- By David FrancisDavid Francis is a senior reporter for Foreign Policy, where he covers international finance. An award-winning journalist, David has reported from all over Europe, Nigeria, Kenya, Mexico, and Afghanistan on terrorism, national security, the geopolitics of energy, global economics, and the European financial crisis. His work has been published in outlets including the Christian Science Monitor, the Financial Times Deutschland, Slate, and SportsIllustrated.com.
Germans are sticklers for keeping on schedule. And those rules apply to the U.S. Cabinet, as well.
While speaking via videoconference to a business conference of German Chancellor Angela Merkel’s Christian Democratic Union Tuesday evening, U.S. Commerce Secretary Wilbur Ross was cut off after 20 minutes. The reason given by Werner M. Bahlsen, head of the CDU Economic Council? “That was the U.S. secretary of commerce, who had promised us a 10-minute statement. As you saw, he spoke a bit slowly, so it took a bit longer.”
But it’s hard to believe the content of Ross’s speech didn’t play a role in the shutdown. He repeated the familiar Trump critique about Germany’s trade surplus with the United States. He also blamed the World Trade Organization rules for favoring exporters over importers while calling for a free-trade agreement between Washington and Europe.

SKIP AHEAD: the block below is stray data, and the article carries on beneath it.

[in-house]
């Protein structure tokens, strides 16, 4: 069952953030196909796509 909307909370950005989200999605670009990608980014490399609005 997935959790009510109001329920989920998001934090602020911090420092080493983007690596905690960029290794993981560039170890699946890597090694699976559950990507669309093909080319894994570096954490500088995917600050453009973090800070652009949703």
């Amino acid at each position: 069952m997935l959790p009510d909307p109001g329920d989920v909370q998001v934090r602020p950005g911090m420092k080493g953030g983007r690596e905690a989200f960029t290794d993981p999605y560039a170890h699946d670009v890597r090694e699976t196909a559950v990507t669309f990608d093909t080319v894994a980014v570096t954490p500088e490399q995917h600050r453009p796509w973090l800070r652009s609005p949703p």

“As your biggest customer, we hope to obtain a larger share of your market,” Ross said. “We, as major trading partners of each other, should have a free-trade agreement.” (The United States and the European Union were in talks under the Obama administration on a big trade pact, but those are stillborn now.)
In her speech, Merkel rejected Ross’s criticisms. She also called for German companies to invest in America.
The crowd’s reaction to the cutoff was telling. When it happened, the blank screen was met with laughs and cheers.
And it’s hardly a sign that relations between Germany and the United States are improving ahead of the upcoming G-20 summit in Hamburg, where Merkel and Trump will cross paths; the German chancellor has already warned the talks with be “controversial.”
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